Twenty-six Long Term Recovery Groups (LTRGs) across Florida - supported by a variety of nonprofits and FEMA Voluntary Agency Liaisons - are helping Irma survivors connect with resources. The nonprofits work to assist unmet disaster-related needs of people who may need more time and resources to recover. Specialists from several federal agencies also offer support by working with local groups to help build communities better prepared to face future disasters.
A Houston Chronicle article outlines how FEMA’s experiment of pushing responsibility on Texas for short-term disaster housing – as opposed to relying on the Disaster Housing Assistance Program (DHAP) and other federal programs – has left thousands of survivors without the help they need. The story describes unnecessary delays, mismanagement, lack of capacity, and communication breakdowns, all of which leave families struggling to make ends meet. The piece underscores the need for congressional action on DHAP and other solutions.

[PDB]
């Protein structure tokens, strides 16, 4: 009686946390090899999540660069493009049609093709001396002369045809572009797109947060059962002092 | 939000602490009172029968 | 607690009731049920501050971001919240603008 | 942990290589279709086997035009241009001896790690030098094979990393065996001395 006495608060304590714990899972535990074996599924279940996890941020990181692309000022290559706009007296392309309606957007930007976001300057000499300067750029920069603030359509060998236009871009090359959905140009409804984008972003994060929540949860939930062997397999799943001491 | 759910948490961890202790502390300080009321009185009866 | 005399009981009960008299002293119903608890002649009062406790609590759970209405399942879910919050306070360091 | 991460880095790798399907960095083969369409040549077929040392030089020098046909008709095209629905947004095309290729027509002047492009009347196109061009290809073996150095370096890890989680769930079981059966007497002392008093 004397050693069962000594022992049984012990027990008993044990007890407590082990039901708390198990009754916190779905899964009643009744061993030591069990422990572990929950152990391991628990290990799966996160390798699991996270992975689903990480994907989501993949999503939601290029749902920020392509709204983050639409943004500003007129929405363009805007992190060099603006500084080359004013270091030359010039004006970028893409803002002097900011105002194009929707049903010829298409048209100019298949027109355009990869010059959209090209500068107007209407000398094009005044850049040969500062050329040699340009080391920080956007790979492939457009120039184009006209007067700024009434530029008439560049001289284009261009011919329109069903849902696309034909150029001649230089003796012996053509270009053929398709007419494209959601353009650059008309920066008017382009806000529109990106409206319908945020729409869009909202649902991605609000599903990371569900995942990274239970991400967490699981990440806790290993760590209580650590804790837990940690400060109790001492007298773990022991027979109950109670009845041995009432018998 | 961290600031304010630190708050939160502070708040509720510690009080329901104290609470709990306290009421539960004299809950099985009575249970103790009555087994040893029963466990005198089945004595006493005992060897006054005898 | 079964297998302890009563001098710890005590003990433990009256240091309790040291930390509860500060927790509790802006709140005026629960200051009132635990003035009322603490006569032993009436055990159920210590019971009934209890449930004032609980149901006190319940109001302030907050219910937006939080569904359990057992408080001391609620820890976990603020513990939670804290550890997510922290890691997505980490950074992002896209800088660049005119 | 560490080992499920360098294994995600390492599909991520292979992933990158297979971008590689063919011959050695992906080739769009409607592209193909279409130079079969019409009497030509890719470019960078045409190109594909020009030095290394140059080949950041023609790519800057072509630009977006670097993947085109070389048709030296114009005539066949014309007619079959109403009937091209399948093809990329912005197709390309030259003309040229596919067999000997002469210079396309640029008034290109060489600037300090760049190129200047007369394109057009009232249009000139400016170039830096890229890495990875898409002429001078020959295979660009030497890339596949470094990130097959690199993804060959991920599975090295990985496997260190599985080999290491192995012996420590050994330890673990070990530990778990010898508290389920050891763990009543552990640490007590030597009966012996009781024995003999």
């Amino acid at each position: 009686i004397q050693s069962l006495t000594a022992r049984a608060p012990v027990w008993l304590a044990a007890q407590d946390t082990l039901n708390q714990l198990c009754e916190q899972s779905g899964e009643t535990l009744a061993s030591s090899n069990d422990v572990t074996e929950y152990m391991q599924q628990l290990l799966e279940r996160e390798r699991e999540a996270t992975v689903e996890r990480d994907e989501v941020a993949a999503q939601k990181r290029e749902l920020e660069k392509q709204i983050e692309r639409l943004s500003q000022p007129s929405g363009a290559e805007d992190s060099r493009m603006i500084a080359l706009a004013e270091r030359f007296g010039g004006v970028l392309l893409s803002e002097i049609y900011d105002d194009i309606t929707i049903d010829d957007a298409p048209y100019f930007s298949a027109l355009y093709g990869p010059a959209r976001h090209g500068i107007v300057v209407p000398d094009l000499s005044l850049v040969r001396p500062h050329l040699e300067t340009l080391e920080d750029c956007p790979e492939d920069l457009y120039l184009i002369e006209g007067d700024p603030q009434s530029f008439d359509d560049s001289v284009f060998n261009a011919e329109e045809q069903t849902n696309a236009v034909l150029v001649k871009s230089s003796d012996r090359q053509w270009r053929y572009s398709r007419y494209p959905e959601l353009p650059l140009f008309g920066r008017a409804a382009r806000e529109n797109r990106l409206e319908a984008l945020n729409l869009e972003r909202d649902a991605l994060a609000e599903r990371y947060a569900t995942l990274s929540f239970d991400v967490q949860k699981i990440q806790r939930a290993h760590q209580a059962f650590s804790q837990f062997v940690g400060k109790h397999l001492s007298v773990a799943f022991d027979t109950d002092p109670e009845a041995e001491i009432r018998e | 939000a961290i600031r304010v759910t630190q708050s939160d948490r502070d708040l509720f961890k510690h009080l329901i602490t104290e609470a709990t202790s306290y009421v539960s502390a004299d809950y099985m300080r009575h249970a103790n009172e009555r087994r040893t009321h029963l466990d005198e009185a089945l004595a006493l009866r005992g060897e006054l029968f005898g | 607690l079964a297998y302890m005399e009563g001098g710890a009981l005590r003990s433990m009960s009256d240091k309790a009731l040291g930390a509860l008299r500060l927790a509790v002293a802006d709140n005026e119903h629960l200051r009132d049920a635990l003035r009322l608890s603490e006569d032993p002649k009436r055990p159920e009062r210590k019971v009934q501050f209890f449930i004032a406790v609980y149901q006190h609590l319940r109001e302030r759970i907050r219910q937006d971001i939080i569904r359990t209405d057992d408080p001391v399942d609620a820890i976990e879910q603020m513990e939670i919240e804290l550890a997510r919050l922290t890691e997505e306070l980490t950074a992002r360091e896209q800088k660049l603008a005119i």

Research from NLIHC state partner Texas Housers reveals more inequitable treatment of renters during recovery. An apartment complex receiving HUD project-based rental assistance, Arbor Court, is next to Greens Bayou, which regularly floods during major weather events. During Hurricane Harvey, many residents needed to be rescued. Maps of the area surrounding the complex show that many empty lots border Greens Bayou, a result of a buyout program. While Harris County offered buyouts for homeowners, HUD has not offered alternatives for Arbor Court tenants. Residents argue that more Section 8 vouchers and new affordable homes in safer locations would be a just solution.